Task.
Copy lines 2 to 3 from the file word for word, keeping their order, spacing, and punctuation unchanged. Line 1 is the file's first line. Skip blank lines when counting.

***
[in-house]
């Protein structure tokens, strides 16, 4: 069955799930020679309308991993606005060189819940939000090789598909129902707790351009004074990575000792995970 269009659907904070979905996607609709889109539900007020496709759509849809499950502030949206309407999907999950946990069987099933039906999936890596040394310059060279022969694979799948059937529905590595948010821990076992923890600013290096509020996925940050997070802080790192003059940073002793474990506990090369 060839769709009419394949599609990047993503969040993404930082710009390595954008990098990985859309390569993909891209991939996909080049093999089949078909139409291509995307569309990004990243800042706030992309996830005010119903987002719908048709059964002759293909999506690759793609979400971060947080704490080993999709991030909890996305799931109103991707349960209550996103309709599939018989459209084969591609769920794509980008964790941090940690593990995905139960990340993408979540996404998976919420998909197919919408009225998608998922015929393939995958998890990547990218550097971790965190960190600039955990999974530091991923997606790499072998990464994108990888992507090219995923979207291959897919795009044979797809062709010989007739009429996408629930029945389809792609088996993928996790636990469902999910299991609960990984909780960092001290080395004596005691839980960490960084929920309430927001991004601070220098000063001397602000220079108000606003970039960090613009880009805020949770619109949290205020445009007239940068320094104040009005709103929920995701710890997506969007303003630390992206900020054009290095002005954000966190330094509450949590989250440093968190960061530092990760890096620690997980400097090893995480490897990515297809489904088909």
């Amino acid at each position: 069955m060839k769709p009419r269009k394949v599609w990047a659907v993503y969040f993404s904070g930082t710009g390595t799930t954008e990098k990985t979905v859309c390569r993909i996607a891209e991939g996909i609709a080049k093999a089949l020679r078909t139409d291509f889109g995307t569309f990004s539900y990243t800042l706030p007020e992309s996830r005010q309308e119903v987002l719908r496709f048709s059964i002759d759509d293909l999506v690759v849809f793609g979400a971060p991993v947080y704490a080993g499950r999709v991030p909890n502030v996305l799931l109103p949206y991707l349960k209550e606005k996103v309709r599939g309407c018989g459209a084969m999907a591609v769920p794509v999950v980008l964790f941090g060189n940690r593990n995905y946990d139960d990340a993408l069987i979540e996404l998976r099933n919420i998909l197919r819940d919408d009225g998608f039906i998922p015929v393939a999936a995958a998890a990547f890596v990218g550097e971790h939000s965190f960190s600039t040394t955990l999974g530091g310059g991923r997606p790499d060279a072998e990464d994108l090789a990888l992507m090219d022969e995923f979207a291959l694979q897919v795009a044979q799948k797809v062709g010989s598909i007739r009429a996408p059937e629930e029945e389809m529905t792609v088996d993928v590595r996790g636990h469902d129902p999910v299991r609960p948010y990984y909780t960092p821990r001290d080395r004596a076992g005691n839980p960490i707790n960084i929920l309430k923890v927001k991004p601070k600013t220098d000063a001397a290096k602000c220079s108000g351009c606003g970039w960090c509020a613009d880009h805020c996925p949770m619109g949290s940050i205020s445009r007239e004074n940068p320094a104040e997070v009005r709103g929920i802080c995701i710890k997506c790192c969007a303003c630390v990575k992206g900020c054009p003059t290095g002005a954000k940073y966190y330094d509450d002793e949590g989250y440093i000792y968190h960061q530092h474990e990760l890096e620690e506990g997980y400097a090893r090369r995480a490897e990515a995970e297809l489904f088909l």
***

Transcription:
């Protein structure tokens, strides 16, 4: 069955799930020679309308991993606005060189819940939000090789598909129902707790351009004074990575000792995970 269009659907904070979905996607609709889109539900007020496709759509849809499950502030949206309407999907999950946990069987099933039906999936890596040394310059060279022969694979799948059937529905590595948010821990076992923890600013290096509020996925940050997070802080790192003059940073002793474990506990090369 060839769709009419394949599609990047993503969040993404930082710009390595954008990098990985859309390569993909891209991939996909080049093999089949078909139409291509995307569309990004990243800042706030992309996830005010119903987002719908048709059964002759293909999506690759793609979400971060947080704490080993999709991030909890996305799931109103991707349960209550996103309709599939018989459209084969591609769920794509980008964790941090940690593990995905139960990340993408979540996404998976919420998909197919919408009225998608998922015929393939995958998890990547990218550097971790965190960190600039955990999974530091991923997606790499072998990464994108990888992507090219995923979207291959897919795009044979797809062709010989007739009429996408629930029945389809792609088996993928996790636990469902999910299991609960990984909780960092001290080395004596005691839980960490960084929920309430927001991004601070220098000063001397602000220079108000606003970039960090613009880009805020949770619109949290205020445009007239940068320094104040009005709103929920995701710890997506969007303003630390992206900020054009290095002005954000966190330094509450949590989250440093968190960061530092990760890096620690997980400097090893995480490897990515297809489904088909």
């Amino acid at each position: 069955m060839k769709p009419r269009k394949v599609w990047a659907v993503y969040f993404s904070g930082t710009g390595t799930t954008e990098k990985t979905v859309c390569r993909i996607a891209e991939g996909i609709a080049k093999a089949l020679r078909t139409d291509f889109g995307t569309f990004s539900y990243t800042l706030p007020e992309s996830r005010q309308e119903v987002l719908r496709f048709s059964i002759d759509d293909l999506v690759v849809f793609g979400a971060p991993v947080y704490a080993g499950r999709v991030p909890n502030v996305l799931l109103p949206y991707l349960k209550e606005k996103v309709r599939g309407c018989g459209a084969m999907a591609v769920p794509v999950v980008l964790f941090g060189n940690r593990n995905y946990d139960d990340a993408l069987i979540e996404l998976r099933n919420i998909l197919r819940d919408d009225g998608f039906i998922p015929v393939a999936a995958a998890a990547f890596v990218g550097e971790h939000s965190f960190s600039t040394t955990l999974g530091g310059g991923r997606p790499d060279a072998e990464d994108l090789a990888l992507m090219d022969e995923f979207a291959l694979q897919v795009a044979q799948k797809v062709g010989s598909i007739r009429a996408p059937e629930e029945e389809m529905t792609v088996d993928v590595r996790g636990h469902d129902p999910v299991r609960p948010y990984y909780t960092p821990r001290d080395r004596a076992g005691n839980p960490i707790n960084i929920l309430k923890v927001k991004p601070k600013t220098d000063a001397a290096k602000c220079s108000g351009c606003g970039w960090c509020a613009d880009h805020c996925p949770m619109g949290s940050i205020s445009r007239e004074n940068p320094a104040e997070v009005r709103g929920i802080c995701i710890k997506c790192c969007a303003c630390v990575k992206g900020c054009p003059t290095g002005a954000k940073y966190y330094d509450d002793e949590g989250y440093i000792y968190h960061q530092h474990e990760l890096e620690e506990g997980y400097a090893r090369r995480a490897e990515a995970e297809l489904f088909l």